Tivoli Audio is a small, Boston-based audio company with a worldwide reputation for producing high-quality radios. Its very first product, the Model One, raised the performance bar for table radios. For its Model Three, the company essentially took its venerable Model One and added an alarm clock--and almost doubled the price, from $120 to $200.
The Model Three measures in at 4.5 inches high, 8.37 inches wide, and 5.25 inches deep, and while it's available in just one color--a metallic-taupe front face--the real cherrywood cabinet is a big step up from the usual flimsy, plastic-bodied radios. Like Tivoli's Model One and PAL, the Model Three uses a proprietary AM/FM tuner (with a smooth-turning tuning dial) that harnesses technology originally developed for cellular telephones to produce superior reception--but it obviates the possibility for station presets that you'd find on a digital radio. However, unlike like its siblings, this radio's upward-firing three-inch speaker is set into the top of the radio instead of the front. The Model Three runs off an included external AC power pack, but you can also use 12-volt DC (car or boat) power to make it go.
The clock is analog--its fine quartz mechanical movement provides accurate timekeeping, while the clock face's pale blue backlight is easier on the eyes than the cold glare of a typical digital readout. But that pale light may be too bright for some who like to sleep in the pitch black. Conversely, we found the radio's frequency markings only marginally legible under low light conditions.
In terms of performance, AM and FM radio sound quality is nicely balanced in the bass and treble, easily besting the tinny sound of plastic department store radios. Reception is also above par, and after we experimented with the included FM wire antenna (you can also hook up higher-quality antennas), the Model Three pulled in our favorite low-power college stations. Bass-wise this model is identical to the clock-less Model One, but the Model Three's top-mounted speaker reflects sound off the wall, which makes for a softer, less direct sound, which we prefer.
Connectivity choices are downright generous for a tabletop radio. You get a headphone jack, an auxiliary input, and a mix input (the latter for intermingling audio from an external device, such as a computer, with the Model Three's radio signal), all of which are standard 1/8-inch stereo minijacks. The auxiliary inputs mean the Model Three doubles as a speaker for your iPod, or any other connected device that has a standard headphone jack; you need only supply a standard patch cable. Spring for another $99, and you can get Tivoli's matching Dual Alarm Speaker ($99) that gives you stereo sound, as well as a second clock/alarm. If you just want stereo and don't need the second clock/alarm, Tivoli offers the Companion Speaker ($49). There's also a matching compact subwoofer, the diminutive Model Subwoofer, to extend the bass response. It's $79.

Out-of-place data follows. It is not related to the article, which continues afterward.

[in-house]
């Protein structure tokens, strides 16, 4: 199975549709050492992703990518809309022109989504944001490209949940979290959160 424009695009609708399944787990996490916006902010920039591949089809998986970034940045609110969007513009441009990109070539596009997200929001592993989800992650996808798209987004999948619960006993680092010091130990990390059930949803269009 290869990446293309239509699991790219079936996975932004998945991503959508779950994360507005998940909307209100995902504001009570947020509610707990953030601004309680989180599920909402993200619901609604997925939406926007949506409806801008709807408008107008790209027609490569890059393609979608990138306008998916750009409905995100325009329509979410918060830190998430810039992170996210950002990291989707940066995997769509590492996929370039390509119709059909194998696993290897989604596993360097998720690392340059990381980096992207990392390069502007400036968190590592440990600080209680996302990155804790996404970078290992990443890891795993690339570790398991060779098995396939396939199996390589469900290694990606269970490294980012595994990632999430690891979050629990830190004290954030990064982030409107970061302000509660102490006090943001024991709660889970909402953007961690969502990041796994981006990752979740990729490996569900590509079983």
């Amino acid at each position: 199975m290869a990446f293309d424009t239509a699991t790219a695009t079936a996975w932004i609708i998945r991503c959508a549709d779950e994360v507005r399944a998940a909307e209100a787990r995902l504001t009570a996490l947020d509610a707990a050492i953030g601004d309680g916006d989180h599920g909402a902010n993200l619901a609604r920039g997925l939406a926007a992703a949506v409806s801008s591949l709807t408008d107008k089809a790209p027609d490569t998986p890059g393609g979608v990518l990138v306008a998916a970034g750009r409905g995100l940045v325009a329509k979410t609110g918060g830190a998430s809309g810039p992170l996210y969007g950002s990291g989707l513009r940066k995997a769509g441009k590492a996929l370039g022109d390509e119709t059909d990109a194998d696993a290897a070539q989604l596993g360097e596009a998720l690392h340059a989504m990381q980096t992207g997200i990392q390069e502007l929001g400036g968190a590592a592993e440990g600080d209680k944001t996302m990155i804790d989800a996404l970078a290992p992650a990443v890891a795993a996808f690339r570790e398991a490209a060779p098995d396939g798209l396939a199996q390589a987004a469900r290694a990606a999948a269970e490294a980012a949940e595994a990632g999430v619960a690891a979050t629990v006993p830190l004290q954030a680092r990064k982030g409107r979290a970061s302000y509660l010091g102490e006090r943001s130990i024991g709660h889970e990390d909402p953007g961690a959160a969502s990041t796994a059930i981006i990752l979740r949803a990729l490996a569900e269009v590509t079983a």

While the Model Three is a great AM/FM radio, it has one big flaw: the alarm clock. The clock itself is fine, but the analog alarm leaves a lot to be desired, especially if you're used to a digital system. Setting the alarm (you can wake to standard beeps or to your favorite station) is simple enough--just rotate the indicator on the clock's bezel to the wake-up time and press a button to activate the alarm. But it's a 12-hour system, so it'll activate twice a day unless you cycle it fully off in the morning, then back on again just before bedtime. And the snooze button works only a handful of times, so especially drowsy users might find themselves late for work until they acclimate.
The Tivoli Model Three is a great solution for anyone in the market for an upscale tabletop clock radio. If you're looking for a more robust alarm, however, check out the Boston Acoustics Recepter. It loses the retro "woody" look of the Tivoli, but the Boston's digital design offers a solid dual alarm that's perfect for the bedside table--and it sounds great, too.